Screw!! Joomla Beginner’s Docs in Scribd or ODT

I was just planning to create a web portal dedicated to the abandoned railway line in my hometown, and I didn’t want it ends up as a blog, so I downloaded Joomla CMS and then tried it on my laptop first.

It went fine, with a minor glitch (stuck at ‘select language’ install page, which turned out that the json php extension in my LAMP hadn’t been enabled). Joomla seems to have great and advanced features. For me, it’s like I was getting a Ferrari as a birthday present when I couldn’t even drive a car. First thing I want to do was changing the top banner image to something more relevant.

So I opened the Joomla wiki and proceeded to the beginner’s guide section, and I found out that the offered tutorials are either in Open Office ODT format or available as Scribd document.


  1. Not everyone can open ODT. Those who use MS Word, for example. As for me, with dwindling HD space, I couldn’t afford to install OpenOffice package, since I always work with either plain text files or XeLaTeX documents.
  2. Scribd: are you joking? Please consider those who live with snail internet access, 15kB/s optimum access speed. And one more: to download, you need to log in: a) not everyone have a Facebook account, b) another sign-up in a site you don’t frequently visit/contribute is just plainly annoying.

Actually, the Wiki may have all the needed docs, but there’s no easy-to-access global index in it, and it seems that most of the docs are for advanced users. Looks like I have to rummage through the category pages or search result for each task I want to accomplish.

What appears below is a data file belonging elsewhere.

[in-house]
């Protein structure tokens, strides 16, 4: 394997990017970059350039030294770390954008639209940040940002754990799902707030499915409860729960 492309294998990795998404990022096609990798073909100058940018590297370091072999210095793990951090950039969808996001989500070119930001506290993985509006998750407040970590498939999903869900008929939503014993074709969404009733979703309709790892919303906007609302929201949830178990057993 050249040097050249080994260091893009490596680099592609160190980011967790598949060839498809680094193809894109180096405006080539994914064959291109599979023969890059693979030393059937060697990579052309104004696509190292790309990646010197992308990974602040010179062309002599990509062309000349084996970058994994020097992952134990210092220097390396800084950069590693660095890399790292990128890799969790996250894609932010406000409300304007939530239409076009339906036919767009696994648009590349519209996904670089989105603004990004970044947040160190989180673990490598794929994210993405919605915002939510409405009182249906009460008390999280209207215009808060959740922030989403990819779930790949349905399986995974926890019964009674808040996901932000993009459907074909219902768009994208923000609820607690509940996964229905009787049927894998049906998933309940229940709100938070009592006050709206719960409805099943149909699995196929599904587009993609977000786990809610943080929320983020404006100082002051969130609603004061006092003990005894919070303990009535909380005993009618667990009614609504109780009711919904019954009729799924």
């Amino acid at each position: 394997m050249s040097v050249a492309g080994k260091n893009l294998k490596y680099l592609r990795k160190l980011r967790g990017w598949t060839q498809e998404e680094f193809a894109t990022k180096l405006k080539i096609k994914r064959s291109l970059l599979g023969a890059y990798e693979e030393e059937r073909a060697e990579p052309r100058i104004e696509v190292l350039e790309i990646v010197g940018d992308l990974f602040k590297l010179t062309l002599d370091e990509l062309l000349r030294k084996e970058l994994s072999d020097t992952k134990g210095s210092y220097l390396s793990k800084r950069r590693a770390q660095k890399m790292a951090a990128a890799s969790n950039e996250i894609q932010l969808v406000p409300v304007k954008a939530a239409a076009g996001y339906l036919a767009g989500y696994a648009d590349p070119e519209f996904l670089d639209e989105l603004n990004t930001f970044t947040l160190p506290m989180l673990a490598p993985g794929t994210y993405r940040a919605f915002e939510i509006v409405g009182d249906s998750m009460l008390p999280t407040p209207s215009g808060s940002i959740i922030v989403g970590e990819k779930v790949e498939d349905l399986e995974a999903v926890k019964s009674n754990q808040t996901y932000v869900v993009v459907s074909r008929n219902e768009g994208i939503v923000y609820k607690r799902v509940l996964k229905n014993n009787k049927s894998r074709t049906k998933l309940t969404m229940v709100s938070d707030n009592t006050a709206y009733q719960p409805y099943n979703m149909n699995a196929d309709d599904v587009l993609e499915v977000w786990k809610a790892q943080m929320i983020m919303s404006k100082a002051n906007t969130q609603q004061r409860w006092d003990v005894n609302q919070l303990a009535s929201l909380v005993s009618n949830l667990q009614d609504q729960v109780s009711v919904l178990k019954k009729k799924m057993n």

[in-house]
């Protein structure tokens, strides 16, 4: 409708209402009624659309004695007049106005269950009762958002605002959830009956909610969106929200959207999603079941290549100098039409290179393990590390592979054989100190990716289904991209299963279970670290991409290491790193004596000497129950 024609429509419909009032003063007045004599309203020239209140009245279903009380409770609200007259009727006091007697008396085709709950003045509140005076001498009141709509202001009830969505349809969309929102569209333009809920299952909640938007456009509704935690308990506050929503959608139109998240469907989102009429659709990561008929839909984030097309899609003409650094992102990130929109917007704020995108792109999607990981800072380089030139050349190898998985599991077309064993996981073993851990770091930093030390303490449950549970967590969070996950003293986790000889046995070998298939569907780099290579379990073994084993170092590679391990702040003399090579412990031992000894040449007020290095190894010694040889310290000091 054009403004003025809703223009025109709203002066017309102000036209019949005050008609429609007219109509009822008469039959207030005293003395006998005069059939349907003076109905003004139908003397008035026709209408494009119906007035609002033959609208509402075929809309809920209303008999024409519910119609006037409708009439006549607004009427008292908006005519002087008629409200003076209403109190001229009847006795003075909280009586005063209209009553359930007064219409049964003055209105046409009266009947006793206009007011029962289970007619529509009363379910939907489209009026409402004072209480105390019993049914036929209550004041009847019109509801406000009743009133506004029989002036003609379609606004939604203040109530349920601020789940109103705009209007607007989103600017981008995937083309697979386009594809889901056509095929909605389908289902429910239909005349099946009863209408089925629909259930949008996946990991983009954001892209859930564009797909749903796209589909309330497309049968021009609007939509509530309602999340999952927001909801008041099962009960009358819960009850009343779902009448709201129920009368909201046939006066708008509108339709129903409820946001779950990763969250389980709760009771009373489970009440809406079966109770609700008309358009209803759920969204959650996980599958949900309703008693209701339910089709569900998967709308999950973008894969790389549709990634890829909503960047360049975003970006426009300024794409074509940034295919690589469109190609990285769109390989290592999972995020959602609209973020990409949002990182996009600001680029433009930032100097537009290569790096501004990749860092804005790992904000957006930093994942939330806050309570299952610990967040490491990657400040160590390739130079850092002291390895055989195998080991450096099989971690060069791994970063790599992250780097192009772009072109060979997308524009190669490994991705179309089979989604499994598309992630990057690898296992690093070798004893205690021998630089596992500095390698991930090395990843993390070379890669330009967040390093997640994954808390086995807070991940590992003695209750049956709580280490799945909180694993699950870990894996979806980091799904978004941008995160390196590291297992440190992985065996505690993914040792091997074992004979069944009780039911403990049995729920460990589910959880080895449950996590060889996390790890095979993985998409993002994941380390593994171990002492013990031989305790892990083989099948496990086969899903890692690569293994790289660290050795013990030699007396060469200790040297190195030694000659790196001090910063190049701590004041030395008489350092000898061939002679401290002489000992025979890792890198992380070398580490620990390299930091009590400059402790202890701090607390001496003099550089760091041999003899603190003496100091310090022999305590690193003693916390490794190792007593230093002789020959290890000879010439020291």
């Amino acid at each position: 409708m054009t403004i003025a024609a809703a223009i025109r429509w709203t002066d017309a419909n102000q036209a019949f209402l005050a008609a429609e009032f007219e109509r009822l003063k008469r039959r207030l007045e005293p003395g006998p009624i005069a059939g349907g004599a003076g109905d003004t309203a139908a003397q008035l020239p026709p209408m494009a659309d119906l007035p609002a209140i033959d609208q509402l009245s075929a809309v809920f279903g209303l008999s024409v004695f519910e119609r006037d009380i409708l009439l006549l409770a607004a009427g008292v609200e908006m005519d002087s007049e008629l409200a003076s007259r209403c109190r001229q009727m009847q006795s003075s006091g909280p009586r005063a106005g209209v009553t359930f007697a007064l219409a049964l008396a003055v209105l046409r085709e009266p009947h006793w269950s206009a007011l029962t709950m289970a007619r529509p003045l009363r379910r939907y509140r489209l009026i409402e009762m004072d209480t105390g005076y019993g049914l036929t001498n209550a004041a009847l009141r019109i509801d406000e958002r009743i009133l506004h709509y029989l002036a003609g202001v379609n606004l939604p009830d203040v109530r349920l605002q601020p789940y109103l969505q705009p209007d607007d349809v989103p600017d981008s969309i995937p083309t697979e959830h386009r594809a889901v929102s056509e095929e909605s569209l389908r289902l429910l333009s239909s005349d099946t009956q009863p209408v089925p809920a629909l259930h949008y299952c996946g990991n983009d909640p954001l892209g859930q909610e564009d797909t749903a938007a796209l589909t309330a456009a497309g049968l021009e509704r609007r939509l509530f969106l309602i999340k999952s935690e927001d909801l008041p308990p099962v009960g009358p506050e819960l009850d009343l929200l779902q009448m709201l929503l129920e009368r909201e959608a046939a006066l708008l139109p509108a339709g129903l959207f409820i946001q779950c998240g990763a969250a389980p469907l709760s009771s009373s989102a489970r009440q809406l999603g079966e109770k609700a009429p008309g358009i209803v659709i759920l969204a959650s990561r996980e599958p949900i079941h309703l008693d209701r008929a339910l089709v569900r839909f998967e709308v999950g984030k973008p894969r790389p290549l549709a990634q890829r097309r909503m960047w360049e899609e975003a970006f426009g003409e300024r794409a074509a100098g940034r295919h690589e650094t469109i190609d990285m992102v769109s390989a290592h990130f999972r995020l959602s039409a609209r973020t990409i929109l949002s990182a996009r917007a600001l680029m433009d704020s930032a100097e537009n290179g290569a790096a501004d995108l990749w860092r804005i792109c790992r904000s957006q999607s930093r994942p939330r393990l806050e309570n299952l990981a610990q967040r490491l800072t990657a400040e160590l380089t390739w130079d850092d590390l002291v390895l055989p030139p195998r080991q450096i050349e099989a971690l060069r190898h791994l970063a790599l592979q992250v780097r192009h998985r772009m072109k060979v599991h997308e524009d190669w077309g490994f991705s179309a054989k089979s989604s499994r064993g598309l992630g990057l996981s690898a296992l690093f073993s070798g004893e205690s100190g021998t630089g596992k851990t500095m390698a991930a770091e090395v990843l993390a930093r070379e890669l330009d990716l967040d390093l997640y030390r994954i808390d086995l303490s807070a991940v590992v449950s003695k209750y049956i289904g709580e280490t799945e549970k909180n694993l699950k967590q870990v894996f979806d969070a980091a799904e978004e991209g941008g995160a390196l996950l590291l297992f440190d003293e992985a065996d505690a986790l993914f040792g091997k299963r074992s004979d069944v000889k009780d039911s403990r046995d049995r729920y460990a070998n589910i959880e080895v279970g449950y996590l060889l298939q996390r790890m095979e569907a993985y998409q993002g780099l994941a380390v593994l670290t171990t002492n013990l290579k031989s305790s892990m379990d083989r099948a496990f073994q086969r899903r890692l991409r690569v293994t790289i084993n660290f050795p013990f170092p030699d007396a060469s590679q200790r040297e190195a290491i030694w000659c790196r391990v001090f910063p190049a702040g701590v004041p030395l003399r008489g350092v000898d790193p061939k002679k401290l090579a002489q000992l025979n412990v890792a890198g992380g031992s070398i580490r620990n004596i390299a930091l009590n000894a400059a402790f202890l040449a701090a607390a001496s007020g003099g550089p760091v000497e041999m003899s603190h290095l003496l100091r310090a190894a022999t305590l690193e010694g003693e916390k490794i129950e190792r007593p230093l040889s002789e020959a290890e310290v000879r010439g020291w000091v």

I think, in my opinion, Joomla guys should stick with the well-established tradition in open source devel scene: to write the documentations either as lightweight html pages, or offer them as plain text files. Since many tasks in Joomla are done with web-based GUI panels, the former should be the more appropriate solution.

Screw!! Joomla Beginner’s Docs in Scribd or ODT

2 thoughts on “Screw!! Joomla Beginner’s Docs in Scribd or ODT

  1. I think just doing a small search on Google will return documentation in “doc” or “docx” format which can be read by MS Office.

    Probably the point behind having ODT is that it’s open source (like Joomla), but I agree with you, it’s a stupid move. Someone who has Open Office can open doc/docx files but someone who has MS Word cannot open ODT files. It seems like they are punishing those people who are not fully “open source compliant”.

    1. The golden rule applies. Since we don’t want to install additional proprietary software to open a file in proprietary formats, we shouldn’t force other users to install additional open source software either.

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